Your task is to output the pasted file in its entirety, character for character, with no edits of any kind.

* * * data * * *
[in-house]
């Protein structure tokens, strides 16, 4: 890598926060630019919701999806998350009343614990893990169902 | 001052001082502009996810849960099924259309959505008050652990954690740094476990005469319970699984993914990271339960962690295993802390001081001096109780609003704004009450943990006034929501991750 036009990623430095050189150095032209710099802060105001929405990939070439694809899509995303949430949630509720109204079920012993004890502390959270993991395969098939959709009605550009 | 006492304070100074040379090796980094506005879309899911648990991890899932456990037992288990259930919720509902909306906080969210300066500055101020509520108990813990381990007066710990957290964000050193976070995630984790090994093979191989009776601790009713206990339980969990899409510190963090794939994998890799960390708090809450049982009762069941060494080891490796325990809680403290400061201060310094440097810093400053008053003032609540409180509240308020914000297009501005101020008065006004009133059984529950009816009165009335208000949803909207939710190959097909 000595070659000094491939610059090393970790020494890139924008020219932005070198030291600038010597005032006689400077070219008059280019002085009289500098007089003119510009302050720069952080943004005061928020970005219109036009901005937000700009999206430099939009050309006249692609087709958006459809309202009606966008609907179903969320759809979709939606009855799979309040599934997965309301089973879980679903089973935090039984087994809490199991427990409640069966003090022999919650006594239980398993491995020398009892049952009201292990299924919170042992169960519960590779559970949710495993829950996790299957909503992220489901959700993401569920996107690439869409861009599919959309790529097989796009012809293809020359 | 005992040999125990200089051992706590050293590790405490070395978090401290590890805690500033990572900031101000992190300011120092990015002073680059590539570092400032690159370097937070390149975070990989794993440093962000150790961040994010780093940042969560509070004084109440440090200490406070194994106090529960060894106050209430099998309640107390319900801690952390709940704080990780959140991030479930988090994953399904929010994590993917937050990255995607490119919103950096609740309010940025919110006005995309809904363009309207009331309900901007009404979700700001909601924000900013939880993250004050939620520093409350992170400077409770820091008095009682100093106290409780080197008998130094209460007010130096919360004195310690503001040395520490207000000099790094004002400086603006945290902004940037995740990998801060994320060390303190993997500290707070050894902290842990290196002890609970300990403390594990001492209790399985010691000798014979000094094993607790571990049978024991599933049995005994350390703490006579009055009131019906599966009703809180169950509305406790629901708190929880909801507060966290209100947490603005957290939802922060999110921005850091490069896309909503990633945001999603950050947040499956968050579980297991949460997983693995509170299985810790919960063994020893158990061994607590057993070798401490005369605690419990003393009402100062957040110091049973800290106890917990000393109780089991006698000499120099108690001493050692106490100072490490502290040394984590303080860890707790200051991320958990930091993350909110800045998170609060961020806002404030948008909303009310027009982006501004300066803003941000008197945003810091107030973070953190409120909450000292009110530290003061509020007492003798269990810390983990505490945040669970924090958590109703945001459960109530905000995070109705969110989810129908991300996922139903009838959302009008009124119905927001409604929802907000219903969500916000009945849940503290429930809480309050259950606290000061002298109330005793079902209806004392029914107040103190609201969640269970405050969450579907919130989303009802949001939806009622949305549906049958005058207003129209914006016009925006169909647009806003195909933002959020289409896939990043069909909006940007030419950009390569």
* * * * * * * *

[in-house]
């Protein structure tokens, strides 16, 4: 890598926060630019919701999806998350009343614990893990169902 | 001052001082502009996810849960099924259309959505008050652990954690740094476990005469319970699984993914990271339960962690295993802390001081001096109780609003704004009450943990006034929501991750 036009990623430095050189150095032209710099802060105001929405990939070439694809899509995303949430949630509720109204079920012993004890502390959270993991395969098939959709009605550009 | 006492304070100074040379090796980094506005879309899911648990991890899932456990037992288990259930919720509902909306906080969210300066500055101020509520108990813990381990007066710990957290964000050193976070995630984790090994093979191989009776601790009713206990339980969990899409510190963090794939994998890799960390708090809450049982009762069941060494080891490796325990809680403290400061201060310094440097810093400053008053003032609540409180509240308020914000297009501005101020008065006004009133059984529950009816009165009335208000949803909207939710190959097909 000595070659000094491939610059090393970790020494890139924008020219932005070198030291600038010597005032006689400077070219008059280019002085009289500098007089003119510009302050720069952080943004005061928020970005219109036009901005937000700009999206430099939009050309006249692609087709958006459809309202009606966008609907179903969320759809979709939606009855799979309040599934997965309301089973879980679903089973935090039984087994809490199991427990409640069966003090022999919650006594239980398993491995020398009892049952009201292990299924919170042992169960519960590779559970949710495993829950996790299957909503992220489901959700993401569920996107690439869409861009599919959309790529097989796009012809293809020359 | 005992040999125990200089051992706590050293590790405490070395978090401290590890805690500033990572900031101000992190300011120092990015002073680059590539570092400032690159370097937070390149975070990989794993440093962000150790961040994010780093940042969560509070004084109440440090200490406070194994106090529960060894106050209430099998309640107390319900801690952390709940704080990780959140991030479930988090994953399904929010994590993917937050990255995607490119919103950096609740309010940025919110006005995309809904363009309207009331309900901007009404979700700001909601924000900013939880993250004050939620520093409350992170400077409770820091008095009682100093106290409780080197008998130094209460007010130096919360004195310690503001040395520490207000000099790094004002400086603006945290902004940037995740990998801060994320060390303190993997500290707070050894902290842990290196002890609970300990403390594990001492209790399985010691000798014979000094094993607790571990049978024991599933049995005994350390703490006579009055009131019906599966009703809180169950509305406790629901708190929880909801507060966290209100947490603005957290939802922060999110921005850091490069896309909503990633945001999603950050947040499956968050579980297991949460997983693995509170299985810790919960063994020893158990061994607590057993070798401490005369605690419990003393009402100062957040110091049973800290106890917990000393109780089991006698000499120099108690001493050692106490100072490490502290040394984590303080860890707790200051991320958990930091993350909110800045998170609060961020806002404030948008909303009310027009982006501004300066803003941000008197945003810091107030973070953190409120909450000292009110530290003061509020007492003798269990810390983990505490945040669970924090958590109703945001459960109530905000995070109705969110989810129908991300996922139903009838959302009008009124119905927001409604929802907000219903969500916000009945849940503290429930809480309050259950606290000061002298109330005793079902209806004392029914107040103190609201969640269970405050969450579907919130989303009802949001939806009622949305549906049958005058207003129209914006016009925006169909647009806003195909933002959020289409896939990043069909909006940007030419950009390569």